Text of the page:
_____. 1998. The creole origins of African American Vernacular English: Evidence from copula absence." In Salikoko S. Mufwene, John R.

Rickford, Guy Bailey and John Baugh, eds., African American English,154-200. London: Routledge.

_____. 2003. Pidgins and Creoles. International Encyclopedia of Linguistics, Oxford University Press.

Rickford, John R., and John McWhorter. 1996. Language contact and language generation: Pidgins and creoles. In Florian Coulman, ed., The Handbook of Sociolinguistics, 238-256. Oxford: Basil Blackwell.

Rickford, John R., and Suzanne Romaine. 2005. Creole genesis, attitudes and discourse. Studies celebrating Charlene Sato, Amsterdam and Philadelphia: John Benjamins

Rickford, John R., and Elizabeth Closs Traugott, 1985. Symbol of powerlessness and degeneracy, or symbol of solidarity and truth? Paradoxical attitudes towards pidgins and creoles. In S. Greenbaum., ed., The English language today, 252-61. Oxford: Pergamon,

Roberts, Sarah. 1998. The role of diffusion in the genesis of Hawaiian Creole. Language 74.1:1-39.

_____. 1999. The TMA system of Hawaiian Creole and diffusion. In John R. Rickford and Suzanne Romaine, eds., Creole Genesis, Attitudes and Discourse, 45-70. Amsterdam and Philadelphia: John Benjamins.

_____. 2000. Nativization and the genesis of Hawaiian Creole. In John McWhorter, ed., Language change and language contact in pidgins and creoles, 257-300. Amsterdam and Philadelphia: John Benjamins.

_____. 2003. Reduplication in pidgin Hawaiian. In Silvia Kouwenberg, ed., Twice as meaningful: Reduplication in pidgins and creoles, 307-18. London: Battlebridge.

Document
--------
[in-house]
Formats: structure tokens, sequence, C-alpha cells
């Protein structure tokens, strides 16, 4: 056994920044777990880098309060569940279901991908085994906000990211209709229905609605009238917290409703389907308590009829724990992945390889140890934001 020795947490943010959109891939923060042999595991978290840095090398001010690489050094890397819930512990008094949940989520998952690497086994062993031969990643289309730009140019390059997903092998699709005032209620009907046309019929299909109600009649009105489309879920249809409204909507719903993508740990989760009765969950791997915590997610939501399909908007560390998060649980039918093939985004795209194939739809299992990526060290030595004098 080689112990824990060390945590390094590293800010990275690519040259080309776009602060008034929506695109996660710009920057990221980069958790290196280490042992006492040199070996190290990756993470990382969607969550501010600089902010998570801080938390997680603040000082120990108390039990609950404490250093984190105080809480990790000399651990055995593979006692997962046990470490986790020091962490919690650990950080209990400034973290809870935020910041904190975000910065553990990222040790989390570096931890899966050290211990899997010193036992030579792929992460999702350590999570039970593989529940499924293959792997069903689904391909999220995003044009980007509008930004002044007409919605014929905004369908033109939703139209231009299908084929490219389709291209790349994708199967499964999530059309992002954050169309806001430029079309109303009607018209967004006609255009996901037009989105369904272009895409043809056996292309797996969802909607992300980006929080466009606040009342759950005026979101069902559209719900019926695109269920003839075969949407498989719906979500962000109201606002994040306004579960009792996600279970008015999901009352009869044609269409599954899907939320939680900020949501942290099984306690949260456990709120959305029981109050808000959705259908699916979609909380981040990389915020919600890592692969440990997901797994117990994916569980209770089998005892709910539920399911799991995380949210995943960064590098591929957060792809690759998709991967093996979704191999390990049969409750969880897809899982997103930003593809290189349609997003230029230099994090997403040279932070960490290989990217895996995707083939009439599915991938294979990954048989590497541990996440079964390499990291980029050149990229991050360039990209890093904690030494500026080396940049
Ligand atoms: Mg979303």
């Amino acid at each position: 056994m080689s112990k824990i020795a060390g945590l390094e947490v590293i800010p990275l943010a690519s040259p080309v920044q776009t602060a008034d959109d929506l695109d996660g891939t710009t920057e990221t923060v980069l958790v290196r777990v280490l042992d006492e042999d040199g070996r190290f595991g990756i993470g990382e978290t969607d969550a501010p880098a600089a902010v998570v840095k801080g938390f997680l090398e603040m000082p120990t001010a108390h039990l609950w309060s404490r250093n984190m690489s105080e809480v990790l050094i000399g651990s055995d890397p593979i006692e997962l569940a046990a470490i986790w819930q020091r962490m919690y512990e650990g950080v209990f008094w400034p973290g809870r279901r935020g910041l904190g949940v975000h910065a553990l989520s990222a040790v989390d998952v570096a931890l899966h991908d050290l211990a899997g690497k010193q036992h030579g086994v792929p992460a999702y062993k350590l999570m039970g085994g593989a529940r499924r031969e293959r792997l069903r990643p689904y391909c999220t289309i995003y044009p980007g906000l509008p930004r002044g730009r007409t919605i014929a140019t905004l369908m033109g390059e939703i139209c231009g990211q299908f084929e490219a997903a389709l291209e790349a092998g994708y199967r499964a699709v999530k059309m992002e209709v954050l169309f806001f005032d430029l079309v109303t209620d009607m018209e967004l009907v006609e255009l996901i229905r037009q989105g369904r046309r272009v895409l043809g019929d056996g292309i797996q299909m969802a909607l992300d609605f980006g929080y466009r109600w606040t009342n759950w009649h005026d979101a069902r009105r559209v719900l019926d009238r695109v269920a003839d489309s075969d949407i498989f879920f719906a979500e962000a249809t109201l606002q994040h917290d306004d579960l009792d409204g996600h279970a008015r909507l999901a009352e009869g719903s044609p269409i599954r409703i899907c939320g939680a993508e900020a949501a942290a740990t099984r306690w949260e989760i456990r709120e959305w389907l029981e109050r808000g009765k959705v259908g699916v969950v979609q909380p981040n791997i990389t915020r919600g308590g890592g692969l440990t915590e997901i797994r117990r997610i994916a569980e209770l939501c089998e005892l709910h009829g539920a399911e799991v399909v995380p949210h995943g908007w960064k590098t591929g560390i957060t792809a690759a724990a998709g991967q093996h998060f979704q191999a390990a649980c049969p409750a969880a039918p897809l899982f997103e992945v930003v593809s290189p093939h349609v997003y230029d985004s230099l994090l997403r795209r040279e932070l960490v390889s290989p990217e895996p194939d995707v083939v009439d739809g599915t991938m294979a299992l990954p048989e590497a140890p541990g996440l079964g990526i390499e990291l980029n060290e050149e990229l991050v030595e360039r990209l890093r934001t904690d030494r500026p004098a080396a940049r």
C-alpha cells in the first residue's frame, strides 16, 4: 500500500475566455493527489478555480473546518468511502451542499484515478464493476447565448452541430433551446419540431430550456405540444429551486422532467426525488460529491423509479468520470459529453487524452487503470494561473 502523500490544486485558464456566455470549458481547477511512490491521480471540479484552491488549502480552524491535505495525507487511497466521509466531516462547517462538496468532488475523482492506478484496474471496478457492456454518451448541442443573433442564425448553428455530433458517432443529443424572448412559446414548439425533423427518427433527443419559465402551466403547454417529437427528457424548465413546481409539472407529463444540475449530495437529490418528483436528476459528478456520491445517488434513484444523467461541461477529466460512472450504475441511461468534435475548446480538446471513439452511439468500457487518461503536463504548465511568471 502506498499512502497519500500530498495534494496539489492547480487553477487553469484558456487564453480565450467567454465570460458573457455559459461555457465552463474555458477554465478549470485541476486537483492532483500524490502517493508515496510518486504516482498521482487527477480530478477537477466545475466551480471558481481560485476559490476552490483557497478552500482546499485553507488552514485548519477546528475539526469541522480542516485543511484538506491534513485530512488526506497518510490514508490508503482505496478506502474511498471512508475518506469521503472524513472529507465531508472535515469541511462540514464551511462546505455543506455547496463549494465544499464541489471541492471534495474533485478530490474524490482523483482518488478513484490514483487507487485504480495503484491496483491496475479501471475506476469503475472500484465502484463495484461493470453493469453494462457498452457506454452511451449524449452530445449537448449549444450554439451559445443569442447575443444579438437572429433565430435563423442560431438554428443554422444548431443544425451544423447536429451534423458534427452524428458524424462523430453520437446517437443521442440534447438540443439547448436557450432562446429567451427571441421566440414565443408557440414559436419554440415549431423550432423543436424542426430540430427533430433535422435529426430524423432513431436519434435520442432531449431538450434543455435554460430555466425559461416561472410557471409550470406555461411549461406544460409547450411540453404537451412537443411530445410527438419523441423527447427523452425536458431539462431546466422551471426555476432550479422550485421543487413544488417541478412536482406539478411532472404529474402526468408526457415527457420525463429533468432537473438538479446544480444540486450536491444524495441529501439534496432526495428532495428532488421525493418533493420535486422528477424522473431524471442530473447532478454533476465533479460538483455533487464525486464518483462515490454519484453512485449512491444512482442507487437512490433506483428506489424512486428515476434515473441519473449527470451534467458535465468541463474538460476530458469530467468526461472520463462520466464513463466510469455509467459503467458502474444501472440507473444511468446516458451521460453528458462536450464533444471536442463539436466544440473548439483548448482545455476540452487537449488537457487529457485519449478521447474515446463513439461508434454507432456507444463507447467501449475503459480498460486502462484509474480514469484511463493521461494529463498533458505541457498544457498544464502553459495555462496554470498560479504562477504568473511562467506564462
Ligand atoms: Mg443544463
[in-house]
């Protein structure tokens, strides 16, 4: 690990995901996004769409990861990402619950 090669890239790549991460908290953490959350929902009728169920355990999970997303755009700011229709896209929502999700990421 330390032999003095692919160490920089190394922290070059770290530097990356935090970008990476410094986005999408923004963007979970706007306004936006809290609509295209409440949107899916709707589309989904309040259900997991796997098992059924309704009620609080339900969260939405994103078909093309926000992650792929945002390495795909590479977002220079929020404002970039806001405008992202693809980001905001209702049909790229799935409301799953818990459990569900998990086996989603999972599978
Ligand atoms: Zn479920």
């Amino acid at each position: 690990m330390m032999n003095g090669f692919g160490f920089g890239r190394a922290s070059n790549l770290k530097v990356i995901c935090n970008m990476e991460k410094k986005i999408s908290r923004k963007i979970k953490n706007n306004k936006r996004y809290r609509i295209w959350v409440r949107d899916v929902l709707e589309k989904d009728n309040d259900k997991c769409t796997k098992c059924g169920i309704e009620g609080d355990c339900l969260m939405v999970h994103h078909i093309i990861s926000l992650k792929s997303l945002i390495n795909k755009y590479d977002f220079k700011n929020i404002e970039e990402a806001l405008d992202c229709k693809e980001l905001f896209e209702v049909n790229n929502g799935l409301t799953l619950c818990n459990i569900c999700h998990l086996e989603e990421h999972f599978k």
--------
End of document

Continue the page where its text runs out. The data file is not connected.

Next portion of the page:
_____. 2004. The role of style and identity in the development of Hawaiian Creole. In Genevieve Escure and Armin Schwedler, eds., Creoles, contact and language change, 333-352. Amsterdam and Philadelphia: John Benjamins.

Sharma, Devyani, and John R. Rickford. To appear. Creole/AAVE copula absence patterns as evidence of L2 Learning effects. Journal of Pidgin and Creole Languages (under review).

Traugott, Elizabeth Closs. 1976. Pidgins, creoles, and the origin of Vernacular Black English. In Deborah Sears Harrison and Tom Trabasso, eds., Black English: A seminar. Hillsdale, NJ: Lawrence Erlbaum Associates.

_____. 1977. Pidginization, creolization and language change. In Albert Valdman, ed., Pidgin and creole linguistics, 70-98. Bloomington: Indiana University Press.

_____. 2003. Grammaticalization in situations of extreme language contact. Chapter 8 in Paul Hopper and Elizabeth Closs Traugott, Grammaticalization, 2nd. revised edition. Cambridge, UK: Cambridge University Press,.

Websites for further publications and information: